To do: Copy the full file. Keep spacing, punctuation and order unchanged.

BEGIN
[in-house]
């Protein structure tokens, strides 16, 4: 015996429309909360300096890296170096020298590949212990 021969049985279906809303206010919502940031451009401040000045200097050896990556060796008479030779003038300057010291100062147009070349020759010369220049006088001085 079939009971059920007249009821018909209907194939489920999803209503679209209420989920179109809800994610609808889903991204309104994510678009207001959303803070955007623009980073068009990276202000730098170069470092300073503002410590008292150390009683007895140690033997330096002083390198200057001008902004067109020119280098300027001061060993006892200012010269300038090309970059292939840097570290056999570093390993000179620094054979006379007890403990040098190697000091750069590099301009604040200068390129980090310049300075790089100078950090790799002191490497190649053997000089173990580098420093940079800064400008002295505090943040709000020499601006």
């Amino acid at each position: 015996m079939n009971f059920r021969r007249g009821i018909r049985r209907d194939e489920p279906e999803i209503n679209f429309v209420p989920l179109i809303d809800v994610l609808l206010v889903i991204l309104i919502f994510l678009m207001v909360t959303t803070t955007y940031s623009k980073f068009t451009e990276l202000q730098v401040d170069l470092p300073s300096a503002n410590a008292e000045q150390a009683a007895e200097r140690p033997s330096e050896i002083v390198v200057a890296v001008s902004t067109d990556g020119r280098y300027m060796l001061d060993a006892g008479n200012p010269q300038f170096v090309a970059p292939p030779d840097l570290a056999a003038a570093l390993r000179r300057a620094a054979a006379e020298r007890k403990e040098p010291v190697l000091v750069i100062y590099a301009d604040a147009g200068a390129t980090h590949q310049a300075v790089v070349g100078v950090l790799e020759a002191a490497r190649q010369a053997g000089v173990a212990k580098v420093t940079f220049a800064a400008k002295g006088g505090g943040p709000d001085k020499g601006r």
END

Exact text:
[in-house]
């Protein structure tokens, strides 16, 4: 015996429309909360300096890296170096020298590949212990 021969049985279906809303206010919502940031451009401040000045200097050896990556060796008479030779003038300057010291100062147009070349020759010369220049006088001085 079939009971059920007249009821018909209907194939489920999803209503679209209420989920179109809800994610609808889903991204309104994510678009207001959303803070955007623009980073068009990276202000730098170069470092300073503002410590008292150390009683007895140690033997330096002083390198200057001008902004067109020119280098300027001061060993006892200012010269300038090309970059292939840097570290056999570093390993000179620094054979006379007890403990040098190697000091750069590099301009604040200068390129980090310049300075790089100078950090790799002191490497190649053997000089173990580098420093940079800064400008002295505090943040709000020499601006």
């Amino acid at each position: 015996m079939n009971f059920r021969r007249g009821i018909r049985r209907d194939e489920p279906e999803i209503n679209f429309v209420p989920l179109i809303d809800v994610l609808l206010v889903i991204l309104i919502f994510l678009m207001v909360t959303t803070t955007y940031s623009k980073f068009t451009e990276l202000q730098v401040d170069l470092p300073s300096a503002n410590a008292e000045q150390a009683a007895e200097r140690p033997s330096e050896i002083v390198v200057a890296v001008s902004t067109d990556g020119r280098y300027m060796l001061d060993a006892g008479n200012p010269q300038f170096v090309a970059p292939p030779d840097l570290a056999a003038a570093l390993r000179r300057a620094a054979a006379e020298r007890k403990e040098p010291v190697l000091v750069i100062y590099a301009d604040a147009g200068a390129t980090h590949q310049a300075v790089v070349g100078v950090l790799e020759a002191a490497r190649q010369a053997g000089v173990a212990k580098v420093t940079f220049a800064a400008k002295g006088g505090g943040p709000d001085k020499g601006r």